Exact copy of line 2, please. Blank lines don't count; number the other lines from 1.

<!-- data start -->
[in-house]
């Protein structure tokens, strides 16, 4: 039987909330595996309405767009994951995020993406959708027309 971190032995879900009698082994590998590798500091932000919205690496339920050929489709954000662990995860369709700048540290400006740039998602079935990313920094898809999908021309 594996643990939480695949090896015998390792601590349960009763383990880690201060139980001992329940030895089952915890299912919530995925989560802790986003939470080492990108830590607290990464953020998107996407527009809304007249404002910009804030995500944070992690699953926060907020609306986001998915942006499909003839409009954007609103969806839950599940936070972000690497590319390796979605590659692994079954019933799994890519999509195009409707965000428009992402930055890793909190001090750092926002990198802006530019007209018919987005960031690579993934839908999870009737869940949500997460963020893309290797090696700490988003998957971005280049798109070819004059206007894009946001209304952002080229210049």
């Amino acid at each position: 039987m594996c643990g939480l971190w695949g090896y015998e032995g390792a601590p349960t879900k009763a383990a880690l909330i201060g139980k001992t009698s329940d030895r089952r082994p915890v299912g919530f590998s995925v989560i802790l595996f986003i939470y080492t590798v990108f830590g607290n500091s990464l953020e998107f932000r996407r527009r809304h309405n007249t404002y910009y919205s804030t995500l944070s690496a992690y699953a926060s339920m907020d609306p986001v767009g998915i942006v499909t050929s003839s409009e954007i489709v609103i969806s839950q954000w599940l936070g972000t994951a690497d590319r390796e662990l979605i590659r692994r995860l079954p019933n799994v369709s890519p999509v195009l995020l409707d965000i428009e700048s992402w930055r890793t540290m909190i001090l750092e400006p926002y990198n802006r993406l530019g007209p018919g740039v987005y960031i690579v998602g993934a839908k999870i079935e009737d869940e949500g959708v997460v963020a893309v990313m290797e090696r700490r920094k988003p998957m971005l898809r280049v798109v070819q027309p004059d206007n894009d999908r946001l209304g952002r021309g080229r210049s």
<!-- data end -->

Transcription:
């Protein structure tokens, strides 16, 4: 039987909330595996309405767009994951995020993406959708027309 971190032995879900009698082994590998590798500091932000919205690496339920050929489709954000662990995860369709700048540290400006740039998602079935990313920094898809999908021309 594996643990939480695949090896015998390792601590349960009763383990880690201060139980001992329940030895089952915890299912919530995925989560802790986003939470080492990108830590607290990464953020998107996407527009809304007249404002910009804030995500944070992690699953926060907020609306986001998915942006499909003839409009954007609103969806839950599940936070972000690497590319390796979605590659692994079954019933799994890519999509195009409707965000428009992402930055890793909190001090750092926002990198802006530019007209018919987005960031690579993934839908999870009737869940949500997460963020893309290797090696700490988003998957971005280049798109070819004059206007894009946001209304952002080229210049």